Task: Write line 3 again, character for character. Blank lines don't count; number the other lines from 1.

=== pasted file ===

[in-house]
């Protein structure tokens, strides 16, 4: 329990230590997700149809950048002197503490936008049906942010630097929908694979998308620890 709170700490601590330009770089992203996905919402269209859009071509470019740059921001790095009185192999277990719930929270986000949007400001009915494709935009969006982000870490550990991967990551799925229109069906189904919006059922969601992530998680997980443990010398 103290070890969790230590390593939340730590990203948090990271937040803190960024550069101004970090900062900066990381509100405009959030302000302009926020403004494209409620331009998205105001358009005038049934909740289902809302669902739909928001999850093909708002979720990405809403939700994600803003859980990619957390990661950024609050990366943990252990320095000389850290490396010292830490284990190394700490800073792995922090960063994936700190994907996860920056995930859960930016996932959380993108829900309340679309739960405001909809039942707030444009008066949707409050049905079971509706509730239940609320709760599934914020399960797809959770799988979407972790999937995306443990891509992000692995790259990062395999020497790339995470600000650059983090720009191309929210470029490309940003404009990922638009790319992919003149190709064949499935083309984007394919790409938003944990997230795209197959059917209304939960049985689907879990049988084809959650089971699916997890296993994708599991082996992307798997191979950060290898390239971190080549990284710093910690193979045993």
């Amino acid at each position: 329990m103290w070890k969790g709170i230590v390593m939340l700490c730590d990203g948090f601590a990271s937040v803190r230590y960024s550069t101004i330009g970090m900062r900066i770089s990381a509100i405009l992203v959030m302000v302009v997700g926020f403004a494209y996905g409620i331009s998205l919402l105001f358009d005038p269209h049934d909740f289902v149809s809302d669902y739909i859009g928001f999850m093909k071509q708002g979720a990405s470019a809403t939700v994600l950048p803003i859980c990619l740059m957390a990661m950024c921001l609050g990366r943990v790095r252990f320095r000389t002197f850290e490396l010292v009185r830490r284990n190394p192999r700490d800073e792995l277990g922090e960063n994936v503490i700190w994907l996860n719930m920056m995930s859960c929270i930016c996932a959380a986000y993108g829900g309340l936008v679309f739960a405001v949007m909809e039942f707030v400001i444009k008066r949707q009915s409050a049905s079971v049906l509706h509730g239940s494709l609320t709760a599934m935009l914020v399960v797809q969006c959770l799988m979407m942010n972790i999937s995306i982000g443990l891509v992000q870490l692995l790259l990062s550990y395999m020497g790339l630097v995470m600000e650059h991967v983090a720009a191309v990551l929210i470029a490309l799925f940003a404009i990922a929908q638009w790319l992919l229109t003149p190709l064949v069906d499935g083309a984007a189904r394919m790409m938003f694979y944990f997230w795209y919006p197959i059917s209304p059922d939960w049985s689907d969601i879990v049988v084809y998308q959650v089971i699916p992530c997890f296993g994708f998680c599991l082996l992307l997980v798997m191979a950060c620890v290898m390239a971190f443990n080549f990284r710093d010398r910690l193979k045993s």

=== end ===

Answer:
């Amino acid at each position: 329990m103290w070890k969790g709170i230590v390593m939340l700490c730590d990203g948090f601590a990271s937040v803190r230590y960024s550069t101004i330009g970090m900062r900066i770089s990381a509100i405009l992203v959030m302000v302009v997700g926020f403004a494209y996905g409620i331009s998205l919402l105001f358009d005038p269209h049934d909740f289902v149809s809302d669902y739909i859009g928001f999850m093909k071509q708002g979720a990405s470019a809403t939700v994600l950048p803003i859980c990619l740059m957390a990661m950024c921001l609050g990366r943990v790095r252990f320095r000389t002197f850290e490396l010292v009185r830490r284990n190394p192999r700490d800073e792995l277990g922090e960063n994936v503490i700190w994907l996860n719930m920056m995930s859960c929270i930016c996932a959380a986000y993108g829900g309340l936008v679309f739960a405001v949007m909809e039942f707030v400001i444009k008066r949707q009915s409050a049905s079971v049906l509706h509730g239940s494709l609320t709760a599934m935009l914020v399960v797809q969006c959770l799988m979407m942010n972790i999937s995306i982000g443990l891509v992000q870490l692995l790259l990062s550990y395999m020497g790339l630097v995470m600000e650059h991967v983090a720009a191309v990551l929210i470029a490309l799925f940003a404009i990922a929908q638009w790319l992919l229109t003149p190709l064949v069906d499935g083309a984007a189904r394919m790409m938003f694979y944990f997230w795209y919006p197959i059917s209304p059922d939960w049985s689907d969601i879990v049988v084809y998308q959650v089971i699916p992530c997890f296993g994708f998680c599991l082996l992307l997980v798997m191979a950060c620890v290898m390239a971190f443990n080549f990284r710093d010398r910690l193979k045993s």